What To Do To Feel Less Bloated

Being bloated, unfortunately, is not fun. You often feel heavy, lazy and reluctant to wear tight-fitting clothes when your belly is distended. Thankfully, bloating can be reduced with careful diet changes. We’ve collaborated with an expert on nutrition to give you tips to cure that bloat that keeps following you around. Read on to find out and keep yourself healthy and happy.

1. Identify the irritant and reduce your intake

The first thing you should do is find out what’s making you feel bloated. If you’re feeling the bloat in your upper stomach, it’s most likely something you ate. Susan L. Holmberg, a certified nutrition specialist, says that it’s not always obvious. “It might not be what you ate now – it could be what you ate two days ago,” she says. “Honestly, people don’t remember what they eat. Keeping a food diary is a great idea to keep track of possible irritants. The most common causes of bloat include gluten, dairy, soy, egg, peanuts, artificial sweeteners and sugar.” 

Grains and gluten are often the cause of bloating. If you constantly feel bloated, try reducing your grain intake and see whether it goes away. Most importantly, avoid processed foods with high sugar content

Constipation and PMS can also cause bloating of the lower stomach. Make sure you’re going to the bathroom at least once a day. It’s important to keep your digestive system moving so there’s nothing backed up. While some of the bloating that results from PMS is unavoidable, follow the same tips below to lessen its effects.

2. Drink lots of water

As your mom always said, water is the cure to everything! As soon as you feel bloated, increase your water intake. While it might make you feel more bloated at first, the water will keep your digestive tract moving and your stool soft – which in turn will reduce your bloat in the long-term. 

Monica Perez, a sophomore at Florida Atlantic University, reminds you that retaining water will exacerbate your bloat as well. “As for bloating, cut down on your salt intake because you retain more water when you eat salty foods,” she says. Great advice! Skip that bag of potato chips and reach for a bottle of water instead.

3. Eat foods with probiotics — and not unwanted sweeteners

Probiotics are popular nowadays for their digestive benefits – and for good reason. Your body contains many kinds of bacteria that must remain in balance to keep your stomach healthy and happy. Unfortunately, stress and the things we eat can disrupt our bacteria, causing bloating and other maladaptive digestive problems. Probiotics restore the good bacteria that’s necessary for your body and can definitely lessen your bloat.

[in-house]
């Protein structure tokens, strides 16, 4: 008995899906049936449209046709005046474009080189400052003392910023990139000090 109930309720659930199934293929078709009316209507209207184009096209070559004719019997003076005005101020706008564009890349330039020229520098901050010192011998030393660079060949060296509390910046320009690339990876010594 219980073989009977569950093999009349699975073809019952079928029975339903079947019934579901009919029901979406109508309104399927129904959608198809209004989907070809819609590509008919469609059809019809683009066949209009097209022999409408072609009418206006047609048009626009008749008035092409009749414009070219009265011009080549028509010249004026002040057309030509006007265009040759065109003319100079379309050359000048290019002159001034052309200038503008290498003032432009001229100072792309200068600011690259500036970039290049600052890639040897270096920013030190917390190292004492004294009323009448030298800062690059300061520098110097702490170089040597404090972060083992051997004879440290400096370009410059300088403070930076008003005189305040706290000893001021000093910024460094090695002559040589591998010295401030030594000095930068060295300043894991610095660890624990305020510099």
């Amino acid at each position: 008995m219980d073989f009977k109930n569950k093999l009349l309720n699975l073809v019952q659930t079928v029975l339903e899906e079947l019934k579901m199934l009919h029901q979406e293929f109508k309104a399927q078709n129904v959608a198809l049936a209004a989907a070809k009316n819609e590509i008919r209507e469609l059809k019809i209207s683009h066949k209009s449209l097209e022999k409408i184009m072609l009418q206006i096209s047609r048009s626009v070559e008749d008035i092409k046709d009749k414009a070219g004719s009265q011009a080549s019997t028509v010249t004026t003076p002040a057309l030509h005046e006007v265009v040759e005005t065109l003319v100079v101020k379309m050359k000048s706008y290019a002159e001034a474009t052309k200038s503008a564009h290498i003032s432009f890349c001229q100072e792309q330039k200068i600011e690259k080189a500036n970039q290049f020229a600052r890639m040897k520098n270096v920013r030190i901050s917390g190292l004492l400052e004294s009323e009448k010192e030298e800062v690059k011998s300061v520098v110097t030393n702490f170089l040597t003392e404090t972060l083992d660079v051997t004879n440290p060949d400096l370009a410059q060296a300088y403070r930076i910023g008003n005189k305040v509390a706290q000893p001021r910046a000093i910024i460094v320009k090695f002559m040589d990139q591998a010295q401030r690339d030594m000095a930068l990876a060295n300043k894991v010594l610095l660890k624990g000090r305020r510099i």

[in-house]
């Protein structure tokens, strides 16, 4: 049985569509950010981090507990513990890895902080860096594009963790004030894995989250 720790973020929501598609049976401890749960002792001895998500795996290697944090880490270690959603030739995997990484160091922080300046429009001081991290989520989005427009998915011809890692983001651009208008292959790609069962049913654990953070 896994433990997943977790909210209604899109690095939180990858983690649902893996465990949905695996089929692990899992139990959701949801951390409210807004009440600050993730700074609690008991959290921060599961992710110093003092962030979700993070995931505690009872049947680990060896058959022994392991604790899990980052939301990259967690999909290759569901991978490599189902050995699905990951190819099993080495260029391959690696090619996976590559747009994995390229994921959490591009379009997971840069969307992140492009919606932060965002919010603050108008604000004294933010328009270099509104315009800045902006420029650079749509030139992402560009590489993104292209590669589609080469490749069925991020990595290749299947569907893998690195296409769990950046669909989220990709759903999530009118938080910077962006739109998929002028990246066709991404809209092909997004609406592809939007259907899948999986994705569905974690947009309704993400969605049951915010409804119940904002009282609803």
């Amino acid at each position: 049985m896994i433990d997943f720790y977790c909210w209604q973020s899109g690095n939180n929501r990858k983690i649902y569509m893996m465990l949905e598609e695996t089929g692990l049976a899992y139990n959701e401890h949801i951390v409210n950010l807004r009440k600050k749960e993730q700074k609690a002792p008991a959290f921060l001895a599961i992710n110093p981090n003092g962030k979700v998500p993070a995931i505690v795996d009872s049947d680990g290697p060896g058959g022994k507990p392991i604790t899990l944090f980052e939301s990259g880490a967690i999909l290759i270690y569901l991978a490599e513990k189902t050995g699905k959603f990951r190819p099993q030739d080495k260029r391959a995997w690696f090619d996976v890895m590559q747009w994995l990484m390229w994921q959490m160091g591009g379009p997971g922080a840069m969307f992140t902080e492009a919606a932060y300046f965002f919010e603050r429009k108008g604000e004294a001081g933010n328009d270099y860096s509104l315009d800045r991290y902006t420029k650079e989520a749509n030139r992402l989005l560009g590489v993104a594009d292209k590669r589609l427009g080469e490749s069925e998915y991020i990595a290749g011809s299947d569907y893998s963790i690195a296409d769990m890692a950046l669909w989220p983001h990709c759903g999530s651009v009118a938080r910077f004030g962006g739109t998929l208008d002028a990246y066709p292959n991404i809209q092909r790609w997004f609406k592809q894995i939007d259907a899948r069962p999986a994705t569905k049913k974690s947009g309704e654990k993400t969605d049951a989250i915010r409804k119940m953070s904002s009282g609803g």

While yogurt is a great source of probiotics, it can often come with unnecessary sugars. Those same sugars can, unfortunately, make you bloat. If you’re feeling a little heavy in the stomach, maybe skip that strawberry yogurt you eat every morning and take an unsweetened variety. 

Holmberg also gives an alternative to yogurt. “Eat fermented foods,” she says. “They could be kefir, sauerkraut, kimchi – anything that is naturally fermented.” Kombucha is a great example of a fermented drink as well – and is readily available at your nearby supermarket. She notes that you can take probiotics in supplements, but it’s better to find them naturally. “If you would like to take supplements, it’s best to find a professional brand that needs to be refrigerated and has at least ten to fourteen different types of bacteria,” she says. 

Besides eating probiotics themselves, you can also eat foods that help your body create its own probiotics. These foods, which contain probiotic fibers, include vegetables like jicama, radishes, onions and carrots. 

Related: 6 Signs Sugar is Ruining You & What To Do About It

4. Take a digestive enzyme

If you find a certain food is causing you to bloat whenever you eat it, you might not have the enzyme that breaks down that food in your body. For example, lactose intolerance is quite common — and sometimes, people don’t even know they have it. 

“Many people become lactose intolerant over the course of their life,” Holmberg says. “When people are lactose intolerant, they don’t have the lactase enzyme, which dissolves the sugar in milk.” If you’re bloating often because of dairy products, you can start drinking milk with the lactase enzyme added — that way, your body can degrade the sugars in the milk. It’s harmless and inexpensive to see if you’re intolerant to a certain food. Speak with your doctor if you suspect you’re intolerant and they’ll definitely provide you with specific enzymes that can help cure your bloat when you eat that food. 

5. Don’t neglect your workout routine when you’re bloated

Working out is probably the last thing on your mind when you’re bloated, but it can help more than you think. “During my worst PMS, I went to the gym anyway,” Holmberg says. “I’ve had some of the most memorably good workouts when I had PMS. Movement at all will help mediate the symptoms of bloat.” Even if you feel like curling up and staying in bed when your stomach is heavy, get out and keep moving. In turn, it will help keep your digestive system moving as well. 

Unfortunately, many of these methods take a while to implement. If there’s that party you’ve been looking forward to tonight and you really want to feel better within a day, Holmberg gives you a simple trick. “Drop all the starch and carbs out of your diet and take a walk,” she says. “Natural diuretics like watermelon and asparagus will help as well.” By losing all these heavy foods and getting your body moving, you’ll begin to feel better immediately. Over the long-term, take a look back at the previous steps to eliminate bloat permanently. Good luck, collegiettes!